As long as Melissa and I have been married, we have never paid for a landline telephone. For the first few years of life together, Melissa’s job paid for a landline due to the nature of her work. I traveled through remote areas for my job, so a cell phone was only a necessity for me. This arrangement worked well for us for several years.
Eventually, as we had children and life changed, we added a second cell phone. Both Melissa and I had hectic schedules. I was traveling again for work and Melissa was left picking up the slack with transporting the kids. Before and after her workday. And often in the middle too. She was in the car a lot, so a cell phone was the only way to reach her for large chunks of time.
Life changed again when we became homeowners. Our phone situation did not. We decided we would continue with two cell phones and no landline. We would add a home phone if the need ever presented itself. After nearly ten years, we finally decided to explore our options recently.
We are now facing more life changes. Our kids are getting older. And busier. Melissa and I have found that it is more relaxing to run errands on occasion without kids in tow. No phone in the house has made that a little more difficult. With the realization that an additional phone would make life easier, it was time to start researching what would be the best option for us.
We first looked at adding a standard landline phone. There are several provider options in our area for landlines. Most of them want to bundle the service with television, internet, or both. We do not have cable television, and we already have internet. We compared bundling with our current internet provider to see if that would work.
What we found out is that, at least for us, a basic landline phone ranged in price from $20 per month to $50 per month. The definition of basic also varied. Some included long distance calling, some did not. Some had unlimited long distance calling. We did not need the long distance option, so that was not a big issue for us.
Minimal Minutes per Month Cell Phone
There are several options for pay-per-minute cell phone. While the companies may vary by region, some are nationwide. There are also many different ways that each company structures their costs. Some require the purchase of an airtime card every month. Others have longer intervals. Some carry minutes forward, other minutes expire after a set amount of time.
A few companies offer plans with a low monthly fee for a limited number of minutes. Some have texting options that go along with them. Others charge extra for the texting portion. Most of these plans require that you purchase a phone from them. There is normally a limited selection of phone choices, but some companies have better selections than others.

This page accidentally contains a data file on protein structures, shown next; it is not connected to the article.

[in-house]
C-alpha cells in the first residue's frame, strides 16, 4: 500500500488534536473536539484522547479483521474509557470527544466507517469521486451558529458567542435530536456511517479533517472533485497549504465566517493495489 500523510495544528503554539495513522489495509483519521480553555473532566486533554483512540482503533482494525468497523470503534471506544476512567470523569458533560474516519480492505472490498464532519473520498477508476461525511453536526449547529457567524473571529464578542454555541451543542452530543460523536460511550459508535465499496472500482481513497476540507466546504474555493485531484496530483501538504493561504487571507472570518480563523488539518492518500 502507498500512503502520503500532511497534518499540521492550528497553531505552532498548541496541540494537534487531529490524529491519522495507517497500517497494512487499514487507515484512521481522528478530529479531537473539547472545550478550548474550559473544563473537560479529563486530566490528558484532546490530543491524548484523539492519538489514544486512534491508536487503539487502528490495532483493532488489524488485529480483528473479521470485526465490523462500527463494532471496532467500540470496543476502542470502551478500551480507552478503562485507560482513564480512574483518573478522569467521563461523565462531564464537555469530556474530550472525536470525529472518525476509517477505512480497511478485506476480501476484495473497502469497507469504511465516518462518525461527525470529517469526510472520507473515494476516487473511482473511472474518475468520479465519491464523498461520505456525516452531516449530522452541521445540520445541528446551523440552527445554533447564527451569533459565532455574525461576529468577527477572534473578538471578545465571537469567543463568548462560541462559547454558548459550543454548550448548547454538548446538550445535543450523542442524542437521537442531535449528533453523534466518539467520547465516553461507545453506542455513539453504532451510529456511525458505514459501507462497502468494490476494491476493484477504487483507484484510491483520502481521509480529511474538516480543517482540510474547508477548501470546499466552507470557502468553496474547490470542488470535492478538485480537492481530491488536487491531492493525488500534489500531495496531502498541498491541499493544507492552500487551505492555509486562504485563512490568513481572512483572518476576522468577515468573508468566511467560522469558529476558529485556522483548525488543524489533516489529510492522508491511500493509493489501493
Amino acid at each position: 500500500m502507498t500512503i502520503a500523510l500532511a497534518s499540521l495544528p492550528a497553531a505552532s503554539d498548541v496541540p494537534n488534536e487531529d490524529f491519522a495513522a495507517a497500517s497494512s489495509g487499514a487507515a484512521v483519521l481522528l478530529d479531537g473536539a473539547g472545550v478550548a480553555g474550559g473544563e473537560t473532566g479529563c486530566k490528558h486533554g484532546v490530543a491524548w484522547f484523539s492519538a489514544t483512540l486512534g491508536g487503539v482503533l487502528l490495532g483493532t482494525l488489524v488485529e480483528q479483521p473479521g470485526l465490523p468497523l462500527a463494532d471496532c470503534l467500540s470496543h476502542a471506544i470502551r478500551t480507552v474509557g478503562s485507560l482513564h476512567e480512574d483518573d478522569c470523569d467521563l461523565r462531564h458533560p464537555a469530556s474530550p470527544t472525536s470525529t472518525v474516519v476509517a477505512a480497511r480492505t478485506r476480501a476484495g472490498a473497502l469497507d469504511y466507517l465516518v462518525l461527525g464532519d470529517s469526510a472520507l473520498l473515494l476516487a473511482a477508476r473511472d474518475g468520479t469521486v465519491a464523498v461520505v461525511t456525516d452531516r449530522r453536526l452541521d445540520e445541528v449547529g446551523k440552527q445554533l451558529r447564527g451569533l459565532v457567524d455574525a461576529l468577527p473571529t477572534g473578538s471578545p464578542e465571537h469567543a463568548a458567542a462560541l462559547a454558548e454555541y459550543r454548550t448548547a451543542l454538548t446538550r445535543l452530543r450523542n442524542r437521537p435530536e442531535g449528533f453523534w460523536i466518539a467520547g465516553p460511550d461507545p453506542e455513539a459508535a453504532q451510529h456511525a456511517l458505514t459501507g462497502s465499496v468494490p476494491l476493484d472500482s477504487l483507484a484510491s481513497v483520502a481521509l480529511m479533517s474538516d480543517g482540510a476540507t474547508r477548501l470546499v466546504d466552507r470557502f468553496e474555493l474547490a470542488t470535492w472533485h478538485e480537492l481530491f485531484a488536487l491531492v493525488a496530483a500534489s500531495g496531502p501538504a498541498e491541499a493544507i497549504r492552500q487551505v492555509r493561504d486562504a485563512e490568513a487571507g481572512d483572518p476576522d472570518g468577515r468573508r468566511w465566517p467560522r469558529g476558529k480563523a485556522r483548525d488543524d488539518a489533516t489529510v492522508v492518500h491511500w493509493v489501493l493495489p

The table below lists some of the highlights we found with these types on plans.
Monthly “No-Contract” Cell Phone
There is an unbelievable number of cell phone companies now. The large nationwide ones most people are familiar with (AT&T, Verizon, Sprint, T-Mobile), but there are also several others that were new to me. Most of them run on one of the major carrier’s networks, but they offer different price points. We chose to narrow the search to no contract phones because we like the option of leaving service providers when the mood suits us. We have not had a contract for years, and it is quite nice.
The table below shows a summary of some of the less expensive options we investigated. All the companies listed below provide the option of buying a phone through them. Boost Mobile and Republic Wireless are the only two companies listed that require you to purchase a phone through them. The others on the list will allow you to activate a phone you already own. Depending on the company and technology, not all phones will work with each carrier. Most carriers also will charge an activation fee to bring your own phone. One other note on the table below; I only included the AT&T add-a-line option because that is our current cell phone provider. The other major carriers offer similar options.
An interesting point to note with Republic Wireless: their philosophy to keep plan costs low is to route as many calls as possible through “free” and available WiFi networks. This means that when you are within range of an open WiFi network, the phone automatically switches to that network. This is the reason that you must buy a phone through them. Traditional cell phones are not set up to operate that way. Based on the split between conventional cell calls and WiFi calls, they also may add a credit to your account each month.
Now that we had lots of information, it was time to make a decision. Which way did we go?
In the end, we decided to add an additional line to our existing cell phone plan. Why did we choose a cell phone instead of a landline? We decided that being able to send the phone with the kids to their activities would add extra convenience. Especially since landlines and cell phones turned out to be roughly the same monthly cost.
Why did we choose to add a line rather than going with another company? We had an extra phone in the house already. Since we were adding a line there was no activation fee. We knew that texting was going to be more popular that talking. After less than a month, I think it is safe to say that we could have used a phone with no microphone or speaker.
By staying with the same provider, we still only get one bill. And we can control when and how the phone is used. We can lock out data if we want. We can make the phone not work at all during certain hours of the day. We are not concerned about poor choices being made, but it is nice to have those controls available anyway.
Hopefully the investigating we did gives you some ideas and a place to start when it is time to add a phone to your family.
Have you found any good phone deals for your family? Let us know about them in a comment or email!